Klopp will continue to develop the squad during the summer and, as proven by their historic victory over Manchester City, the Reds are certainly heading in the right direction.

(Photo by Alex Livesey/Getty Images)

Arsenal

There has continued to be a degree of frustration and dissatisfaction around the Emirates Stadium this season as Arsenal have continued to fall behind their rivals on the pitch.

The Gunners are currently 33 points behind Manchester City in the Premier League are relying on winning the Europa League in order to qualify for the Champions League next year.

The club under-performed last season, failing to qualify for Europe’s premier competition, and the decline has continued over the following twelve months with supporters becoming increasingly frustrated with Arsene Wenger’s failure to consistently secure positive results.

The same old problems persist – there is a lack of leaders, a lack of quality in central defence and no commanding midfield player.

Wenger has brought together an exciting forward line that possesses pace, power and experience with Pierre-Emerick Aubameyang and Henrikh Mkhitaryan arriving in January to complement the likes of Mesut Ozil, Alexandre Lacazette and a fit-again Danny Welbeck.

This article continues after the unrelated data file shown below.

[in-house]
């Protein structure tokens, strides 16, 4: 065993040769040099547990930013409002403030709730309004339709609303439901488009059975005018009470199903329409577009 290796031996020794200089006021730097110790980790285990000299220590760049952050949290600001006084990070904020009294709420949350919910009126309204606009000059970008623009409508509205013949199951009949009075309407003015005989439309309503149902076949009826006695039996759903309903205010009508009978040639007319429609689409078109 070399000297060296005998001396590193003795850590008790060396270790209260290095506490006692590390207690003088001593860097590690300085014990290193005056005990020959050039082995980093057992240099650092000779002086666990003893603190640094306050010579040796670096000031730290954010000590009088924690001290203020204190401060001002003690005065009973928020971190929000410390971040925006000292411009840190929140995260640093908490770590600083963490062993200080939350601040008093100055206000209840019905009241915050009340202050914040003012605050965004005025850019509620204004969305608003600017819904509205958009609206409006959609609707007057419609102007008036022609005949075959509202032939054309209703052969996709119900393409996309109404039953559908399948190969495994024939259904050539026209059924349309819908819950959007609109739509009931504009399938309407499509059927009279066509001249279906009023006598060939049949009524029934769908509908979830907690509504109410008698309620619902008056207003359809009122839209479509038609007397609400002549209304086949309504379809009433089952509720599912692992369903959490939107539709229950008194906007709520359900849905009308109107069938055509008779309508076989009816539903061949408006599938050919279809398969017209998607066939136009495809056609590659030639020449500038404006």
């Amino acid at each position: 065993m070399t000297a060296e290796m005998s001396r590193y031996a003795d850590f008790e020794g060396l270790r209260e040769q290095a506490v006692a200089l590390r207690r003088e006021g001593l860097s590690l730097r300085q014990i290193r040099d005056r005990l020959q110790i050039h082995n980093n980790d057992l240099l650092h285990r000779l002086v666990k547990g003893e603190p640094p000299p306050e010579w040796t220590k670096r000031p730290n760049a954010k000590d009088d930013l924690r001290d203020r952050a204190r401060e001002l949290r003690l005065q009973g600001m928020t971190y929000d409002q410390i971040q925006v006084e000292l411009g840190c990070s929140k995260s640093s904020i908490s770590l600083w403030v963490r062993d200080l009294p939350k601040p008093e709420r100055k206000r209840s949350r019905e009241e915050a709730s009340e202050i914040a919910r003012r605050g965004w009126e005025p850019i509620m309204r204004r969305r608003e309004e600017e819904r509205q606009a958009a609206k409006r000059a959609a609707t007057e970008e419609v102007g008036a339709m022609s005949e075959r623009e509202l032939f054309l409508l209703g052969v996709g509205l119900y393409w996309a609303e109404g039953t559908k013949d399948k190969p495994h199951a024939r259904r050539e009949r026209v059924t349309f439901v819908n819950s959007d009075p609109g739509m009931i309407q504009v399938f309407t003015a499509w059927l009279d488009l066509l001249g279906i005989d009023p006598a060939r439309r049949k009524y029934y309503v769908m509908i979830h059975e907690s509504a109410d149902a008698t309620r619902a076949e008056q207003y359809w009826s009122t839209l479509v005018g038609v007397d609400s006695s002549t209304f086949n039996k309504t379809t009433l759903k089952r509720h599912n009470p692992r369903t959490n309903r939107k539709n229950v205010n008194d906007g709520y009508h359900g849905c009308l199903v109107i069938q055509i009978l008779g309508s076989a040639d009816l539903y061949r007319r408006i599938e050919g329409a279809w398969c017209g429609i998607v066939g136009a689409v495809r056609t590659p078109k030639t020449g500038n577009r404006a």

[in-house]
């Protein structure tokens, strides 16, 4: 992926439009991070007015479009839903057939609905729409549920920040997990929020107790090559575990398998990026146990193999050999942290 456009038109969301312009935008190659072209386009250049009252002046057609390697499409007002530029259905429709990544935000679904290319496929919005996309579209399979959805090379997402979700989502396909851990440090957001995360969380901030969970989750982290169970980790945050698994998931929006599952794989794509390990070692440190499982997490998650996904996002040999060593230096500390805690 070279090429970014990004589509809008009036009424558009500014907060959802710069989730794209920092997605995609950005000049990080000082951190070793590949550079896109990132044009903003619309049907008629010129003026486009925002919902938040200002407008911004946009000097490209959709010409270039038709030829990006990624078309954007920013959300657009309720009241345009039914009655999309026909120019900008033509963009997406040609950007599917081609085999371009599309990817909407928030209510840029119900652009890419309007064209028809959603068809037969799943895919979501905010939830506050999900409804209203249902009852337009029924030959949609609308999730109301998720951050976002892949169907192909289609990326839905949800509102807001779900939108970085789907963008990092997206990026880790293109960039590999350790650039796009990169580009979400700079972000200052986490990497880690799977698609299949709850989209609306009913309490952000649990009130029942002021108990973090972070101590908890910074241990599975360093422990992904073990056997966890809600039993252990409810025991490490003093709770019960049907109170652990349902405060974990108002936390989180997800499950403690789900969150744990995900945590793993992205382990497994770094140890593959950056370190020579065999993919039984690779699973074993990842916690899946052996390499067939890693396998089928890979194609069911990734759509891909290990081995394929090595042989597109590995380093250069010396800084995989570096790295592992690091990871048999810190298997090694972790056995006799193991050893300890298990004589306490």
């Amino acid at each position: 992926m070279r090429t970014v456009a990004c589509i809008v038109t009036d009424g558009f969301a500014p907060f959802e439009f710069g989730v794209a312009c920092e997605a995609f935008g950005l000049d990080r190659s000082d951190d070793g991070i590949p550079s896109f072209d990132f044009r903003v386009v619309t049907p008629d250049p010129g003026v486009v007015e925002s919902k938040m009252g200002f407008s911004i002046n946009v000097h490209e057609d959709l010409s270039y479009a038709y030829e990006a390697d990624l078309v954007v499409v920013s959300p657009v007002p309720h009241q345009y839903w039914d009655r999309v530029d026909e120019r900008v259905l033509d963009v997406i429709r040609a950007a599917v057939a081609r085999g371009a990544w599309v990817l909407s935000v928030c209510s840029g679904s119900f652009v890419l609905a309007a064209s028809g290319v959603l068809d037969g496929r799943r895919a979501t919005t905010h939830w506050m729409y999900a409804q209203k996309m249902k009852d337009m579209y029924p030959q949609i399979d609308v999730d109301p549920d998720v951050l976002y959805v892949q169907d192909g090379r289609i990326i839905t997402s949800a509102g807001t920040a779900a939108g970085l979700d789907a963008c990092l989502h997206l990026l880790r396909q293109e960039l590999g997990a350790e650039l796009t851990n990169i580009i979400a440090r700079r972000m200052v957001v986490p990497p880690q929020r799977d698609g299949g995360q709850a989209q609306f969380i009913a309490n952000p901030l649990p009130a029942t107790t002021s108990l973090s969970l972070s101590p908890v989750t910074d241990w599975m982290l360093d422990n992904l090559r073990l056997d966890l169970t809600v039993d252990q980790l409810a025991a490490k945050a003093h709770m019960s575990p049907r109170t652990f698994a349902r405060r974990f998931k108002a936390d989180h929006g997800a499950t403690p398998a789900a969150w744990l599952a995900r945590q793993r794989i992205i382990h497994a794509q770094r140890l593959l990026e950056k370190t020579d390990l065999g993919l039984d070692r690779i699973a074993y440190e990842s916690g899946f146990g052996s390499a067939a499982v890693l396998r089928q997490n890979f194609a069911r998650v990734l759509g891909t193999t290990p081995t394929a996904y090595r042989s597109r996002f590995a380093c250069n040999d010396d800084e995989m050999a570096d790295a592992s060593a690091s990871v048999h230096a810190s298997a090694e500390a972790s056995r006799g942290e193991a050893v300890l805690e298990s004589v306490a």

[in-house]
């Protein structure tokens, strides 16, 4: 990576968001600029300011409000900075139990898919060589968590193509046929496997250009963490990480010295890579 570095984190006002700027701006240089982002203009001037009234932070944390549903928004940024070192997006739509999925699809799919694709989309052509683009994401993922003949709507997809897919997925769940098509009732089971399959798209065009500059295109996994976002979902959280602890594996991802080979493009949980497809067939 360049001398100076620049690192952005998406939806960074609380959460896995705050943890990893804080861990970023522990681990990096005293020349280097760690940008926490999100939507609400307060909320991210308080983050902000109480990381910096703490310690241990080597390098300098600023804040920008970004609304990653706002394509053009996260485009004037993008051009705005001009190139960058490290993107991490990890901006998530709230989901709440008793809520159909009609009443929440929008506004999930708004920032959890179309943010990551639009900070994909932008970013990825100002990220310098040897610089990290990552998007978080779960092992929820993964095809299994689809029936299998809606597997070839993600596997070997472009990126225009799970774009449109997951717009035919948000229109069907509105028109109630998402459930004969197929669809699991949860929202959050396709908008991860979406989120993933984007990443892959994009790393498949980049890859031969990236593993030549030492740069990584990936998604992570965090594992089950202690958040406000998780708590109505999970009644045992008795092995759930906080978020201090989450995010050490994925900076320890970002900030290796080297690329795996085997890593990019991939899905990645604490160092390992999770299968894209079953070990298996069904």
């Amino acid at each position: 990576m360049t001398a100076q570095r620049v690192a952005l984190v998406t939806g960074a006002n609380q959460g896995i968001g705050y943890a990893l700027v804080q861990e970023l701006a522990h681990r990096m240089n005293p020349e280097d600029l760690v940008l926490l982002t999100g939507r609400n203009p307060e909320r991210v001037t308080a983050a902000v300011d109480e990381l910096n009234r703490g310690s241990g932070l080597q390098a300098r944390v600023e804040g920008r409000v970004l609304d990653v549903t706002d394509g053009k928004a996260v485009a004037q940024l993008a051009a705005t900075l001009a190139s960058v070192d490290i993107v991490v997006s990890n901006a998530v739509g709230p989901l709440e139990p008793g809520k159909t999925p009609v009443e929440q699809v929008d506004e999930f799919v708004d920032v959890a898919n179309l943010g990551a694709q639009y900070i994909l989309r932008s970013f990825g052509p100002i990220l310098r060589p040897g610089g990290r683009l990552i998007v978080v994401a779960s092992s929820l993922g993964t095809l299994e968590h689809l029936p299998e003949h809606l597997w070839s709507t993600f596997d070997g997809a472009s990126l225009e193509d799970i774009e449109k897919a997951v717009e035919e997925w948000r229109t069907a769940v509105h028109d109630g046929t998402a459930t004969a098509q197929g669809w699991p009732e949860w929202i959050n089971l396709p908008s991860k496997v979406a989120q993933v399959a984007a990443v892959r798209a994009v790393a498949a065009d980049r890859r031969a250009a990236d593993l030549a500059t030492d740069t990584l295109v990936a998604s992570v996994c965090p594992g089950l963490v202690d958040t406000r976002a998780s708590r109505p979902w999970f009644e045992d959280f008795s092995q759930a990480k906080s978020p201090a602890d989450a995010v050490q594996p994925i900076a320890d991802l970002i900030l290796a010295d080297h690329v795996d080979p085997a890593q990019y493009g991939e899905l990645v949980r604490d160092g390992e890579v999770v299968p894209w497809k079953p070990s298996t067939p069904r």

However, Arsenal continue to be undermined by prevalent weaknesses throughout the remainder of the team and there are currently a world away from competing with Manchester City.

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Arsenal’s Jack Wilshere should consider success of former team-mate and leave North-London

The England international looks set to leave the Emirates outfit this summer.

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Jack Wilshere
Photo: Getty Images

If anyone this season can speak of a season defined by their rejuvenated form then Alex Oxlade-Chamberlain would take the gold as the once rejected. The once-out-of-favour winger at Arsenal has now transformed himself into one of the key additions to Liverpool‘s settled central midfield three.

Jürgen Klopp has well and truly got the best out of the 24-year-old this term and this marked improvement could inspire the Ox’s former team-mate, Jack Wilshere, who may considering that a move away from North London is now necessary to reignite his career.